Emerging technological breakthroughs in the fields of AI and the internet of things are reshaping the future of tomorrow. At Dreamforce 2018, a panel was assembled from members of the government, church and tech community for a deep dive on best practices. “The genie is out the bottle,” said Richard Socher, chief scientist at Salesforce. “Now everyone can use [AI], and we want to help them think of the ethical implications.”
Ethics by Design
Father Eric Salobir, president of Optic Technology, a Catholic research and innovation network, emphasized how ethical design is not about choosing between being profitable and having a positive impact. “We want to put those together and see how to have added value using core values,” he said. This needs to start at a company level. “As a platform we have a responsibility to do this, and help other companies work through this,” said Socher.
Safety and Transparency
“Safety is critical to AI,” said Terah Lyons, the executive director of The Partnership on AI, a nonprofit founded in 2016 to explore best practices for AI. Founding members include IBM, Apple, and Google, who've made a commitment to establishing standards and public education. Lyons explained that 'safety' in this context means defining the language used when discussing AI. “The first order is getting a common language when we name a term, it's establishing a common framework for talking and thinking about issues across sectors and disciplines,” she said. “It looks like standards setting but takes place a little prior to that.”
—Sharon Bowen, spokesperson, Seneca Women
Regulating Fairness and Equal Opportunity
“We definitely need rules of the road, and regulation means we have an environment for a safe space for everyone,” said Commissioner Sharon Bowen, formerly of the U.S. Commodity Futures Trading Commission and current spokesperson for global leadership platform Seneca Women. “But we don't want to stifle development, so you're always going to have a balance.” Her chief concern is that individuals get equal access to the benefits brought about from AI—from financial markets to individual organizations. “Technology lets us have more liquidity, more competition and cheaper cost to the end users,” she said, but warned that it can be abused—for example, high-frequency trading can impact a level playing field. She sees the potential for AI to be a watchdog in this space. “AI is a tool for regulators to use to filter out bad behavior, and for the marketplace, it's a tool to mitigate risk.”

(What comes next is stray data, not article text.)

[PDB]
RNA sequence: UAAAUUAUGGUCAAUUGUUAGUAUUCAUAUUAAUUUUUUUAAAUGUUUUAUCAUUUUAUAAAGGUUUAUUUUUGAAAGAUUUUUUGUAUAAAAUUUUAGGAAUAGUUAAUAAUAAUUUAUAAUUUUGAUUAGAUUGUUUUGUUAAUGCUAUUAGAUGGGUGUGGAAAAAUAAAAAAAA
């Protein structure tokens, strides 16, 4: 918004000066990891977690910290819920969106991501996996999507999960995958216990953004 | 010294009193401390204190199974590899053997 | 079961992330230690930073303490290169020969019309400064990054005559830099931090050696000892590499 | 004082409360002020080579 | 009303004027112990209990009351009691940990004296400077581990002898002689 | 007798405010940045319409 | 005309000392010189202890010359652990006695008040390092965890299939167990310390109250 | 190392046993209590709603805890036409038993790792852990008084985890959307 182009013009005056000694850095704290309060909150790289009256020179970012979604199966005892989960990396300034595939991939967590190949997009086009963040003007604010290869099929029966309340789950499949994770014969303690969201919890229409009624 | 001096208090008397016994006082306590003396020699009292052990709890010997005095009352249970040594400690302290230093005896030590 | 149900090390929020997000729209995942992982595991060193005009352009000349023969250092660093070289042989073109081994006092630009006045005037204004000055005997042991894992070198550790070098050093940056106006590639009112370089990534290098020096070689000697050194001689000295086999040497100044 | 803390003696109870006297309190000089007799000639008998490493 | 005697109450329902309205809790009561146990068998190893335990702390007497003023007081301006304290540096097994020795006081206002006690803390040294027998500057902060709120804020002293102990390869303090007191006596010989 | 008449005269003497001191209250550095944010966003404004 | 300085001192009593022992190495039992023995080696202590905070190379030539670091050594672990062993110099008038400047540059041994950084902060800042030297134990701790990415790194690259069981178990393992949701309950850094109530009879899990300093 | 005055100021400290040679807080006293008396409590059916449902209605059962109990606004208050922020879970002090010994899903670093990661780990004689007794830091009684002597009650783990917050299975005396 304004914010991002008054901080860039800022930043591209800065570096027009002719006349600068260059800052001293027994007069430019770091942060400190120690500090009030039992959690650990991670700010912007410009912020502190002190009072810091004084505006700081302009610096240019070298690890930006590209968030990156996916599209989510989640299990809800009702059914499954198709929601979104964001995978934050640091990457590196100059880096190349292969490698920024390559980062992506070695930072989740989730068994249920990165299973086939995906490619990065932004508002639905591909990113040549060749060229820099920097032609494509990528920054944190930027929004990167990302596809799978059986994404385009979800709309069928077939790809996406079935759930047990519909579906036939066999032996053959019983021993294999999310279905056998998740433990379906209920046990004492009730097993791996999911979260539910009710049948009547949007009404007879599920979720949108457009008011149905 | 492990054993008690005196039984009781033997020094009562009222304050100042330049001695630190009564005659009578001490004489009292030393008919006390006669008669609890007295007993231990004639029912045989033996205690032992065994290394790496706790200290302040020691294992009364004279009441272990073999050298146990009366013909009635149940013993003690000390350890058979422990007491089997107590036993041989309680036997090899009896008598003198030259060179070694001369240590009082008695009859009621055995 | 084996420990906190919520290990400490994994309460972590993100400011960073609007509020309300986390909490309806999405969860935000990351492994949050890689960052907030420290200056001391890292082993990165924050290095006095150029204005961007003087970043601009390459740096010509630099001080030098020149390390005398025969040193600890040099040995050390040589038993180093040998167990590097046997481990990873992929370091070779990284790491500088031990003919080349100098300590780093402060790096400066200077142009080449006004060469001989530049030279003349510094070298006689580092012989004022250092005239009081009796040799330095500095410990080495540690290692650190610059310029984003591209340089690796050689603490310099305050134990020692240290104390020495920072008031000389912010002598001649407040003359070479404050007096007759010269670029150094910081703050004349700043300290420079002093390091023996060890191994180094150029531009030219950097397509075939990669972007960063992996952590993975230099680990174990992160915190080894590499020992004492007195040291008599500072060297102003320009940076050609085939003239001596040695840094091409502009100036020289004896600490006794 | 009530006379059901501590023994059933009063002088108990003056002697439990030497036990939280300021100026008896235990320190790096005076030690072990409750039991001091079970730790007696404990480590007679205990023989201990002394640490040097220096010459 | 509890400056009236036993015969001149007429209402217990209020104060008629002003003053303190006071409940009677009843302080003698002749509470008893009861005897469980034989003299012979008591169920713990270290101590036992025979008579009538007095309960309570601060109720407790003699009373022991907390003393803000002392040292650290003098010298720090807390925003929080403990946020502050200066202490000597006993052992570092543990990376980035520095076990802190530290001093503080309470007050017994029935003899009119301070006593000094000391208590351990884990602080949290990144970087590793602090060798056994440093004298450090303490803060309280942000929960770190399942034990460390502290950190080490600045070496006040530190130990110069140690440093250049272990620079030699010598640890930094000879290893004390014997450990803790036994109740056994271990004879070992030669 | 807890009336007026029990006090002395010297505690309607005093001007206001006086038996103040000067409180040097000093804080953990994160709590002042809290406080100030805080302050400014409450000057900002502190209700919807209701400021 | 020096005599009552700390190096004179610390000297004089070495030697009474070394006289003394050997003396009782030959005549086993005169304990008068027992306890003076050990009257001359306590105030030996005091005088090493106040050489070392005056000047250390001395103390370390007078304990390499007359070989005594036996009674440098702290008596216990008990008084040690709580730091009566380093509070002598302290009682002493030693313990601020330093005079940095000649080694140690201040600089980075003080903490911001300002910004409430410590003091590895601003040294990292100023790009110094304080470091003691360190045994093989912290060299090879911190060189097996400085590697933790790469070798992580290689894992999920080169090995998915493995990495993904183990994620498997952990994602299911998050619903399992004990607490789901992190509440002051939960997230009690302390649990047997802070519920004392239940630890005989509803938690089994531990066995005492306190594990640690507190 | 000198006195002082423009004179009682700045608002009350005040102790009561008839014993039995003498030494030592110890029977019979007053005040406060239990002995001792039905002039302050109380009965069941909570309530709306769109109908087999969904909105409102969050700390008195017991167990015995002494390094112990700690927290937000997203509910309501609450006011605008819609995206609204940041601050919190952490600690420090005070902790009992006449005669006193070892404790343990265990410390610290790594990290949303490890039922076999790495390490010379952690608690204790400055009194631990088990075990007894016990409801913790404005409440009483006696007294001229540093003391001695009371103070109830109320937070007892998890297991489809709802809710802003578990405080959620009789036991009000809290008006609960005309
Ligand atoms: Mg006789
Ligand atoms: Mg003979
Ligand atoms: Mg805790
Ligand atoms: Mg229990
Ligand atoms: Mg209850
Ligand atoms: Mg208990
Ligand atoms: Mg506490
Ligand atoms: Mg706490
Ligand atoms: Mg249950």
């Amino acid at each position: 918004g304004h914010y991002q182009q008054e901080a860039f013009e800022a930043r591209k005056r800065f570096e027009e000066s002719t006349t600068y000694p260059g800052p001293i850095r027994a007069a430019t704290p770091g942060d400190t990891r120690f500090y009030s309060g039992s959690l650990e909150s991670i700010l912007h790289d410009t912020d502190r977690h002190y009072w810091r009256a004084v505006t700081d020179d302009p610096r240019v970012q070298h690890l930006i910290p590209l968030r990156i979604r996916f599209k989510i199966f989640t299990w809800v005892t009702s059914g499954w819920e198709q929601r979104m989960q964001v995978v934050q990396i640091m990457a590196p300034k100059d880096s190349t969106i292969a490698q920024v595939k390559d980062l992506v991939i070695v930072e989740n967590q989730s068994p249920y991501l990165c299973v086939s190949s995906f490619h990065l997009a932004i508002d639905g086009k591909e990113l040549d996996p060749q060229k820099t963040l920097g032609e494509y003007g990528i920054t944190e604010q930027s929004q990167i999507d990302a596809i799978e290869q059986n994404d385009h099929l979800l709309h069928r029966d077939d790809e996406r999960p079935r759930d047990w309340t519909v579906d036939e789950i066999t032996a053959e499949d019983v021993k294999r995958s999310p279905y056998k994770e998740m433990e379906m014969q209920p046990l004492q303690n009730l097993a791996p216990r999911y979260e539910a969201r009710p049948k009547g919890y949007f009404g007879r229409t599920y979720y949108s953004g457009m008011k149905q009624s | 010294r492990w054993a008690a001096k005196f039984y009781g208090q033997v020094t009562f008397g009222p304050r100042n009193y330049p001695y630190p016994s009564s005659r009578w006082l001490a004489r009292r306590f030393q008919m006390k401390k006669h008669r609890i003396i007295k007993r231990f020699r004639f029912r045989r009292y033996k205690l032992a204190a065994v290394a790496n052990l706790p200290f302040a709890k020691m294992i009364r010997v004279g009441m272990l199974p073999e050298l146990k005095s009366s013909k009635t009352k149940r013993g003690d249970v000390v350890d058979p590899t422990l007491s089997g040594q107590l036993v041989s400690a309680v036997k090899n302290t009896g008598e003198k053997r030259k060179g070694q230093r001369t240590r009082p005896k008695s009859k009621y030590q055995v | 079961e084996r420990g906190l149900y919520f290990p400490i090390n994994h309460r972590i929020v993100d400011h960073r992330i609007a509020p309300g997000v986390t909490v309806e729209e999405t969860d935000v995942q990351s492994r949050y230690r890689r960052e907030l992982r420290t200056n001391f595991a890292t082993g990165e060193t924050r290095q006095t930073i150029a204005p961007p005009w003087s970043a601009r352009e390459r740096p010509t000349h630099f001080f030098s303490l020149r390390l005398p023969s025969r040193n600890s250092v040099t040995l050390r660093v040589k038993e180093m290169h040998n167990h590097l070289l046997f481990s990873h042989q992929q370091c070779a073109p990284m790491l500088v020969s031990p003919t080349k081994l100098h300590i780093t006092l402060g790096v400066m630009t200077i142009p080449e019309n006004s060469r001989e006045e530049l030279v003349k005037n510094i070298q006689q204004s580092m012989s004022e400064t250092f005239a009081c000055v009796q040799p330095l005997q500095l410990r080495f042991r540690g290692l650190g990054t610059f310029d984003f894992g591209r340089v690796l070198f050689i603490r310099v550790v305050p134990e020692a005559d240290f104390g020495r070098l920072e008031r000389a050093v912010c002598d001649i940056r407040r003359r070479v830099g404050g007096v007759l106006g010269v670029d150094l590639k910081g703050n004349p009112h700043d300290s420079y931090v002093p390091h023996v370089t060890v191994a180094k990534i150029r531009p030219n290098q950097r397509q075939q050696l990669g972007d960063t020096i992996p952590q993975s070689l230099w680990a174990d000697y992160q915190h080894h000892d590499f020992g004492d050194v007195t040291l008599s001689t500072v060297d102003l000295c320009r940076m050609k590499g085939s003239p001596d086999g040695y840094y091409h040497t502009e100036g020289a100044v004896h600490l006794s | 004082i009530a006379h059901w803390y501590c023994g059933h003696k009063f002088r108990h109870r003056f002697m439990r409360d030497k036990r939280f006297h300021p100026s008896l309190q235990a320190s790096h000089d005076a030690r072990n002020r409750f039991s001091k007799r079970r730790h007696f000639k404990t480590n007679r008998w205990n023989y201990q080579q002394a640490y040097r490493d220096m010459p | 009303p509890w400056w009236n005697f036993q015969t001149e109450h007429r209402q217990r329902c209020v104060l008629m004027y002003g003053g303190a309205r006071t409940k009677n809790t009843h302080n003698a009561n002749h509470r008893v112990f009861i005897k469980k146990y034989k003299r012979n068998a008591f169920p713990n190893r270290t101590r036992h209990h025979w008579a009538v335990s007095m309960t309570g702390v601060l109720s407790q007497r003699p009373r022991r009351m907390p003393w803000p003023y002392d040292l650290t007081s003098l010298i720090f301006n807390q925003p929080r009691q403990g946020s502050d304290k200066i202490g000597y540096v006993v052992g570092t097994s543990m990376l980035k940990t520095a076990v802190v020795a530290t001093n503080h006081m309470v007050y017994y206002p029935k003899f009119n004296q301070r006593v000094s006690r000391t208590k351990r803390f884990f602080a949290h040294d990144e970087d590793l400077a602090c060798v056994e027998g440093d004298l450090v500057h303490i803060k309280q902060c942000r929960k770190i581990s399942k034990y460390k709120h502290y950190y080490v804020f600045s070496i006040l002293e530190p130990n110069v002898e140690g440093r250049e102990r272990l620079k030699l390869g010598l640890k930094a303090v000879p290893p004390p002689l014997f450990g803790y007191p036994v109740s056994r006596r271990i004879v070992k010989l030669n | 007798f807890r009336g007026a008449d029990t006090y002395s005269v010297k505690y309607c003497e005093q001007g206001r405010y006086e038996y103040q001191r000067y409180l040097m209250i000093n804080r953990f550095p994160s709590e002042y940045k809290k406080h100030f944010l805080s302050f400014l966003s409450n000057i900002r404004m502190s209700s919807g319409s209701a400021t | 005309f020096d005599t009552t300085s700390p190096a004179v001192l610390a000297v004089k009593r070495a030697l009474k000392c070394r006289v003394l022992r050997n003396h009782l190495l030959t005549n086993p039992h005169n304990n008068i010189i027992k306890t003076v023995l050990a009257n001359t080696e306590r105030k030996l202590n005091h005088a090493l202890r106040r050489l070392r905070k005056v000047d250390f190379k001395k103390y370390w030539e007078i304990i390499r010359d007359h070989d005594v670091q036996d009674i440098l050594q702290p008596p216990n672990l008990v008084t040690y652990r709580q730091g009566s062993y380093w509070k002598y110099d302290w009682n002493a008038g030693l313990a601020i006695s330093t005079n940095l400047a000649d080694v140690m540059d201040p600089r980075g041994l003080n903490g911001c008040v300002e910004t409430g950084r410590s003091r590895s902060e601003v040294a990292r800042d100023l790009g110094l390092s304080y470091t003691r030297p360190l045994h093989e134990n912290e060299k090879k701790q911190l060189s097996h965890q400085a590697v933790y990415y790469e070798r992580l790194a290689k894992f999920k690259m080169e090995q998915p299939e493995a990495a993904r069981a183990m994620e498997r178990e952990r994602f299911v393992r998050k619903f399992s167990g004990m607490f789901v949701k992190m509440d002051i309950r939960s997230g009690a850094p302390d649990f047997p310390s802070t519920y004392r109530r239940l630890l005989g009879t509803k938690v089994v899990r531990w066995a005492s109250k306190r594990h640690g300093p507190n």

“Ethics is a mindset, not a checklist,” said Socher, explaining that algorithms are only as good as the training data they get. When bias occurs it's not due to “an evil programmer against giving loans to women,” but an algorithm trained off a dataset that includes historical biases where women and minorities were given fewer opportunities. The AI then makes a prediction using the data at hand, which results in fewer opportunities.
“We think that educating companies that use us to think about this and try and improve the data [is key],” he said. “Constantly question yourself about how is this algorithm affecting people lives.” Lyons believes this type of change works best when companies prioritize inclusiveness at the management level. “It's not about hacking your way through something, it's about situating work done in product development context in context with how it's scaled,” she said.
The Danger of Datasets
Collectively, the panel warned that data should be the start, not the end of your interaction with AI. A verified dataset may still have flaws. For example, Socher highlighted the FDA approved medical algorithms that sweep brain scans for cancer. They have to be at least as accurate as a doctor—but doctors aren't always accurate, he said. “We need regulation in terms of data,” he said.
Moving forward, this is going to become extremely necessary in light of privacy, self-driving cars and automation. “It's a fine balance between regulation and consumer protections,” he said.
Bowen agreed. “Data analytics are extremely important,” she said. “Data has become powerful in helping us make policy decisions, and our job is to protect the integrity of it.”
Adding to this, Father Salobir voiced concerns about the use of AI data in sensitive situations, such as criminal justice. “Policymakers don't take that enough into consideration. Without the right tool we don't get the right outcome,” he said. “There's no Vatican tech. [But] religions bring a new set of questions and a new way to think about ethics.”